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Avoiding Market Dominance: Product Compatibility in Markets with Network Effects

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  • Jiawei Chen
  • Ulrich Doraszelski
  • Joseph E. Harrington, Jr.

Abstract

As is well-recognized, market dominance is a typical outcome in markets with network effects. A firm with a larger installed base others a more attractive product which induces more consumers to buy its product which produces a yet bigger installed base advantage. Such a setting is investigated here but with the main difference that firms have the option of making their products compatible. When firms have similar installed bases, they make their products compatible in order to expand the market. Nevertheless, random forces could result in one firm having a bigger installed base in which case the larger firm may make its product incompatible. We find that strategic pricing tends to prevent the installed base differential from expanding to the point that incompatibility occurs. This pricing dynamic is able to neutralize increasing returns and avoid the emergence of market dominance.

Suggested Citation

  • Jiawei Chen & Ulrich Doraszelski & Joseph E. Harrington, Jr., 2008. "Avoiding Market Dominance: Product Compatibility in Markets with Network Effects," Economics Working Paper Archive 537, The Johns Hopkins University,Department of Economics.
  • Handle: RePEc:jhu:papers:537
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    References listed on IDEAS

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    1. David Besanko & Ulrich Doraszelski, 2004. "Capacity Dynamics and Endogenous Asymmetries in Firm Size," RAND Journal of Economics, The RAND Corporation, pages 23-49.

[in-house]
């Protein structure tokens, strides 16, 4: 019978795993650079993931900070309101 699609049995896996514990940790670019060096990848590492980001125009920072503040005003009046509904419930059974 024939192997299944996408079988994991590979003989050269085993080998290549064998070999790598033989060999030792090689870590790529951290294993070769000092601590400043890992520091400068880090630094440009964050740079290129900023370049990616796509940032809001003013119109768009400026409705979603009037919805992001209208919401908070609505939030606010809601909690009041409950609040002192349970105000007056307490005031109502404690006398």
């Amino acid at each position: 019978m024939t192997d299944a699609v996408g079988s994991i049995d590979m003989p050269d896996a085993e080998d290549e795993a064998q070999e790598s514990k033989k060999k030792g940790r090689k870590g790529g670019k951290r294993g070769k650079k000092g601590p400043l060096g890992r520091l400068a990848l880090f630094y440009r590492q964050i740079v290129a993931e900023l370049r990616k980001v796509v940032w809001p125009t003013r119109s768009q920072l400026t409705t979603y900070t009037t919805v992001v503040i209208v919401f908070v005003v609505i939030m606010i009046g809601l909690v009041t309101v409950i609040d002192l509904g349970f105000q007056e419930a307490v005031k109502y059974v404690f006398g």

2. Ariel Pakes & Paul McGuire, 1994. "Computing Markov-Perfect Nash Equilibria: Numerical Implications of a Dynamic Differentiated Product Model," RAND Journal of Economics, The RAND Corporation, pages 555-589.
    3. Katz, Michael L & Shapiro, Carl, 1986. "Technology Adoption in the Presence of Network Externalities," Journal of Political Economy, University of Chicago Press, vol. 94(4), pages 822-841, August.
    4. Farrell, Joseph & Saloner, Garth, 1992. "Converters, Compatibility, and the Control of Interfaces," Journal of Industrial Economics, Wiley Blackwell, vol. 40(1), pages 9-35, March.
    5. Chen, Jiawei, 2009. "The effects of mergers with dynamic capacity accumulation," International Journal of Industrial Organization, Elsevier, vol. 27(1), pages 92-109, January.
    6. Choi, Jay Pil, 1997. "The Provision of (Two-Way) Converters in the Transition Process to a New Incompatible Technology," Journal of Industrial Economics, Wiley Blackwell, vol. 45(2), pages 139-153, June.
    7. Farrell, Joseph & Klemperer, Paul, 2007. "Coordination and Lock-In: Competition with Switching Costs and Network Effects," Handbook of Industrial Organization, Elsevier.
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